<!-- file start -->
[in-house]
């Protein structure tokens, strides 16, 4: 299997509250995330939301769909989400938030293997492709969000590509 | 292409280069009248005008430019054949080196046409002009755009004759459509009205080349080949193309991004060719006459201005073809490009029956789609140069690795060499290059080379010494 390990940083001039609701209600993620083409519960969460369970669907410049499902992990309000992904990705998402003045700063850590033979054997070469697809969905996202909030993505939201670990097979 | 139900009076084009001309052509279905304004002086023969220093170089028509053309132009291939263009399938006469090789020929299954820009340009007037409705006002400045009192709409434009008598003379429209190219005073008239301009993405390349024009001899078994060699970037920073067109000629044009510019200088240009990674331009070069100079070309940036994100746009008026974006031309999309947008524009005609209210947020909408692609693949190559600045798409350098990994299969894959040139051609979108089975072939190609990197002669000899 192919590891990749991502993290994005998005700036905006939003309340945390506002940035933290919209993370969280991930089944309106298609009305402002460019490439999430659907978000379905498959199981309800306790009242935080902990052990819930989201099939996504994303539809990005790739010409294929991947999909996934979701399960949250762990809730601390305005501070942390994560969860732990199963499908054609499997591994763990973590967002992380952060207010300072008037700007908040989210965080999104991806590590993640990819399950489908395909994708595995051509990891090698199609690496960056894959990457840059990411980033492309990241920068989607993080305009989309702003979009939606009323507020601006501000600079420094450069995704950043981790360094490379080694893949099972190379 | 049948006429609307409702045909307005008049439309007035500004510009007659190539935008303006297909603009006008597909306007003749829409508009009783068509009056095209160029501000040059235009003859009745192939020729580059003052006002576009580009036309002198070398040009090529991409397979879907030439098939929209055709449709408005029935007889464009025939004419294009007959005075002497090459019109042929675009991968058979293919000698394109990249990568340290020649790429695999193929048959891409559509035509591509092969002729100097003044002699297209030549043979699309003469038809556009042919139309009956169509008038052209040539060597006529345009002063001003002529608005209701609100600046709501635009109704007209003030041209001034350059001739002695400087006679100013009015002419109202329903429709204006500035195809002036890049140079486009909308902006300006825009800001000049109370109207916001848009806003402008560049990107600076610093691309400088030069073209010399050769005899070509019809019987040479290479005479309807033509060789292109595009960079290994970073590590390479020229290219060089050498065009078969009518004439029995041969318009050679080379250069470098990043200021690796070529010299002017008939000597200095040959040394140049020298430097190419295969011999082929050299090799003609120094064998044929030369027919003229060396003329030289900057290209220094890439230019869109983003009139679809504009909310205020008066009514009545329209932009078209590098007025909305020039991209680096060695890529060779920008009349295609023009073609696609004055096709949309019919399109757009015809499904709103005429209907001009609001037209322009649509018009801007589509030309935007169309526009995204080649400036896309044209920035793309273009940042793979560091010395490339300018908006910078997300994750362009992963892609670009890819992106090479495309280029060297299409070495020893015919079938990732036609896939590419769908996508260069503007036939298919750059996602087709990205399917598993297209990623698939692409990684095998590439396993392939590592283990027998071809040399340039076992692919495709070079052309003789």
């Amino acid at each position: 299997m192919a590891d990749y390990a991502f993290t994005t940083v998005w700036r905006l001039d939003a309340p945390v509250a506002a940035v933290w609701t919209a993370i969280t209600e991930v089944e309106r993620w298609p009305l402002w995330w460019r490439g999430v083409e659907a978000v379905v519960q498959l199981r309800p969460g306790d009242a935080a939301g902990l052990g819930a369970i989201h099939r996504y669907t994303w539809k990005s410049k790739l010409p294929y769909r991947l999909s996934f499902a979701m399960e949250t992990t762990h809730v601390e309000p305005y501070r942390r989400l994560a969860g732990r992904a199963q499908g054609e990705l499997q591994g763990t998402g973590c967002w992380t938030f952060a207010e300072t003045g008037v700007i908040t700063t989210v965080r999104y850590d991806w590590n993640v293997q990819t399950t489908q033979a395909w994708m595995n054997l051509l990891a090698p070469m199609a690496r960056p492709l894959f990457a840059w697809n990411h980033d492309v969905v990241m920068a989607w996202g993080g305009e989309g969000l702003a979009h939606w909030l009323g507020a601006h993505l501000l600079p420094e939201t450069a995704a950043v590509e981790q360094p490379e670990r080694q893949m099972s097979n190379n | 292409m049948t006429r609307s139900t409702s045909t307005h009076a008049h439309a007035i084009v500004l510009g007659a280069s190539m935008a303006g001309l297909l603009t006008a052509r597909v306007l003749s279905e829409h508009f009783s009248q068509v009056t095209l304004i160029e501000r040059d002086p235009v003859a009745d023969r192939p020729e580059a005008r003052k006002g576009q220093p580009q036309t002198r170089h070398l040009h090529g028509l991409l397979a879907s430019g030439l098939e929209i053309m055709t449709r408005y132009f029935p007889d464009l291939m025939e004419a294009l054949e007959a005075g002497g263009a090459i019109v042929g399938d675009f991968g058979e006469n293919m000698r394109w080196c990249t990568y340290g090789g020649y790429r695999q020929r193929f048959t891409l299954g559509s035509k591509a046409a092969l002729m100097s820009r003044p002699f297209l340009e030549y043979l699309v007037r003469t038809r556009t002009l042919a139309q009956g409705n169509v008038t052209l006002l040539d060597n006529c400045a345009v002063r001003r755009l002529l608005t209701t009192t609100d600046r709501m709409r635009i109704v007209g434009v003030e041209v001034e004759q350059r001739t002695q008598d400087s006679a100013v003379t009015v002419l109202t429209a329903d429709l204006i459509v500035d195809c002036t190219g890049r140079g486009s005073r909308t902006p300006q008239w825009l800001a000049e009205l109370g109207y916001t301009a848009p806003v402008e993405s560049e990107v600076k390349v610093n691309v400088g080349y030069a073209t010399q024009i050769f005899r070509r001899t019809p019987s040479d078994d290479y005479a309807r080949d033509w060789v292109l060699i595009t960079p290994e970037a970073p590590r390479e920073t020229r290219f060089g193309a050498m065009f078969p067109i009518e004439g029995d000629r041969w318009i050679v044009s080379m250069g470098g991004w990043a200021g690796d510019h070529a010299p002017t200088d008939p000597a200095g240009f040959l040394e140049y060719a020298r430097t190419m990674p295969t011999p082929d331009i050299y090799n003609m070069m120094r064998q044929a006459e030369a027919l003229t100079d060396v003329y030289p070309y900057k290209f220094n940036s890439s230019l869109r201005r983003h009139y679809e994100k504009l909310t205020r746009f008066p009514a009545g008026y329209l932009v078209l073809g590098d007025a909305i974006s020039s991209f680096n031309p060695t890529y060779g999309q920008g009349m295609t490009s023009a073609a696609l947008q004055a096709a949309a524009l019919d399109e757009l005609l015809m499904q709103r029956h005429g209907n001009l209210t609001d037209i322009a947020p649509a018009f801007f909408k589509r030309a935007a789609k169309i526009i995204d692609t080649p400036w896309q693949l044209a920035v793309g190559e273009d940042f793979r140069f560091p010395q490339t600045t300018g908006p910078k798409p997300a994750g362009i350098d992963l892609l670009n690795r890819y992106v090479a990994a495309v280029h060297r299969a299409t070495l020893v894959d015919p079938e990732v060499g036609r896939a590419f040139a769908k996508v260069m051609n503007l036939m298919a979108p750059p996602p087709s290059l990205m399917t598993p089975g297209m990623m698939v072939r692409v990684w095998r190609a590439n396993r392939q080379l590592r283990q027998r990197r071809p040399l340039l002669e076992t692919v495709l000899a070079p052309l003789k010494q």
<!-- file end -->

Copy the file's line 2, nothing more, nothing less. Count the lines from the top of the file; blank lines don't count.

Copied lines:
């Protein structure tokens, strides 16, 4: 299997509250995330939301769909989400938030293997492709969000590509 | 292409280069009248005008430019054949080196046409002009755009004759459509009205080349080949193309991004060719006459201005073809490009029956789609140069690795060499290059080379010494 390990940083001039609701209600993620083409519960969460369970669907410049499902992990309000992904990705998402003045700063850590033979054997070469697809969905996202909030993505939201670990097979 | 139900009076084009001309052509279905304004002086023969220093170089028509053309132009291939263009399938006469090789020929299954820009340009007037409705006002400045009192709409434009008598003379429209190219005073008239301009993405390349024009001899078994060699970037920073067109000629044009510019200088240009990674331009070069100079070309940036994100746009008026974006031309999309947008524009005609209210947020909408692609693949190559600045798409350098990994299969894959040139051609979108089975072939190609990197002669000899 192919590891990749991502993290994005998005700036905006939003309340945390506002940035933290919209993370969280991930089944309106298609009305402002460019490439999430659907978000379905498959199981309800306790009242935080902990052990819930989201099939996504994303539809990005790739010409294929991947999909996934979701399960949250762990809730601390305005501070942390994560969860732990199963499908054609499997591994763990973590967002992380952060207010300072008037700007908040989210965080999104991806590590993640990819399950489908395909994708595995051509990891090698199609690496960056894959990457840059990411980033492309990241920068989607993080305009989309702003979009939606009323507020601006501000600079420094450069995704950043981790360094490379080694893949099972190379 | 049948006429609307409702045909307005008049439309007035500004510009007659190539935008303006297909603009006008597909306007003749829409508009009783068509009056095209160029501000040059235009003859009745192939020729580059003052006002576009580009036309002198070398040009090529991409397979879907030439098939929209055709449709408005029935007889464009025939004419294009007959005075002497090459019109042929675009991968058979293919000698394109990249990568340290020649790429695999193929048959891409559509035509591509092969002729100097003044002699297209030549043979699309003469038809556009042919139309009956169509008038052209040539060597006529345009002063001003002529608005209701609100600046709501635009109704007209003030041209001034350059001739002695400087006679100013009015002419109202329903429709204006500035195809002036890049140079486009909308902006300006825009800001000049109370109207916001848009806003402008560049990107600076610093691309400088030069073209010399050769005899070509019809019987040479290479005479309807033509060789292109595009960079290994970073590590390479020229290219060089050498065009078969009518004439029995041969318009050679080379250069470098990043200021690796070529010299002017008939000597200095040959040394140049020298430097190419295969011999082929050299090799003609120094064998044929030369027919003229060396003329030289900057290209220094890439230019869109983003009139679809504009909310205020008066009514009545329209932009078209590098007025909305020039991209680096060695890529060779920008009349295609023009073609696609004055096709949309019919399109757009015809499904709103005429209907001009609001037209322009649509018009801007589509030309935007169309526009995204080649400036896309044209920035793309273009940042793979560091010395490339300018908006910078997300994750362009992963892609670009890819992106090479495309280029060297299409070495020893015919079938990732036609896939590419769908996508260069503007036939298919750059996602087709990205399917598993297209990623698939692409990684095998590439396993392939590592283990027998071809040399340039076992692919495709070079052309003789």